Showing posts from September, 2023

Managing top-down messages

As a leader, there are times when you’ll need to communicate messages which you receive from above, down to your team. Sometimes these will be messages which you support, and sometimes you might not. It’s important to remember that you’re not there to openly disagree with the message, but to communicate the message onwards in a way which helps people to accept what’s been said. In order to be sincere when you communicate your message, you need to ensure that you have all the information you need from above. If you have to keep going back and checking things, it undermines your own belief in the message, and weakens the impact of your communication. Here are some questions you can ask yourself to ensure you have the full information… What’s the topic? What timescale does it relate to? Which areas of the business does it impact? What flexibility do I have when communicating it? What should I do if it’s badly received? What suppo

Resolving conflict using Nonviolent Communication

Using Nonviolent Communication to defuse conflict Nonviolent Communication was developed in the 1970s by Marshall Rosenberg as a way to get beyond the typical elements of conflict, and to encourage empathy by both parties. It requires you to adopt the mindset that the other person isn’t trying to annoy you on purpose, and then works to overcome differences and expand understanding of each other. It works like this: Observation: A neutral statement of what’s going on. “When you give me a large piece of work at 4 o’clock on a Friday…” Feelings: An accurate statement of how you feel. Avoid saying “you make me feel” and concentrate on the feelings themselves. “I feel stressed because I want to do a good job, and concerned that I’ll miss a personal appointment after work.” Needs: A statement of your internal needs. Avoid phrases which begin with “I need you to… (XYZ)”. “I need to know that I can deliver work to my usual high quality, and that I will be able to see my friends after work. ”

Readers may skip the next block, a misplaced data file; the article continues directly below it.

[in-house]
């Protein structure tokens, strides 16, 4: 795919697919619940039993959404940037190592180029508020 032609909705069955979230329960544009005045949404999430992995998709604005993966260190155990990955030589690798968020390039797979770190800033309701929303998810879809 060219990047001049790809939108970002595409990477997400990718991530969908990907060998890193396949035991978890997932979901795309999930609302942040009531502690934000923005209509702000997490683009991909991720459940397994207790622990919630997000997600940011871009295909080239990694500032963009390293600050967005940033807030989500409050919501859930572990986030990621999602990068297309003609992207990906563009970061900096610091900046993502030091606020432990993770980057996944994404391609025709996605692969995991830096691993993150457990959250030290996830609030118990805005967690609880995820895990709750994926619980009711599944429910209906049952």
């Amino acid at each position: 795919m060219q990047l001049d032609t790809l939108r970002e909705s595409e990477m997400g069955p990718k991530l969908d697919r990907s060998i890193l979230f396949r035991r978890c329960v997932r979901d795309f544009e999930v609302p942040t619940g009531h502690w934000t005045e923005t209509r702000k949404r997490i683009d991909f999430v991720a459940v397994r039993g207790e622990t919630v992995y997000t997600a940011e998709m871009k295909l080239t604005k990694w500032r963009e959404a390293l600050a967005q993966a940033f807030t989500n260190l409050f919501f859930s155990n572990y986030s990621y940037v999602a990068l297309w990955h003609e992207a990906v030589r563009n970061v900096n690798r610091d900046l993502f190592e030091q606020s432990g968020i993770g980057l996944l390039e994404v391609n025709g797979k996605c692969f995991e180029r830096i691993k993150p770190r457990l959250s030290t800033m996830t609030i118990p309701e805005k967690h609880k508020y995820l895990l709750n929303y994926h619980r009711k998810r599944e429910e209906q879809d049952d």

Recognising and resolving conflict

There are many definitions of “conflict” in the business world. It’s important to remember that conflict isn’t always visible. Some people might be “in conflict” with others, but instead of raising their voices and arguing, they withdraw inside themselves and go quiet. I like the following definition of conflict: Conflict is when someone is forced by someone else to operate in a way which makes them uncomfortable. If you take this definition, then the topic captures quite a wide range of situations. How does conflict start? Conflict comes about when an event happens which makes someone uncomfortable, and when it then spirals unchecked into a breakdown in the relationship. It goes through 4 steps: Situation: Something happens. One person does something the other person doesn’t like. Example:     Your manager gives you a big piece of work at 3pm on a Friday and tells you to finis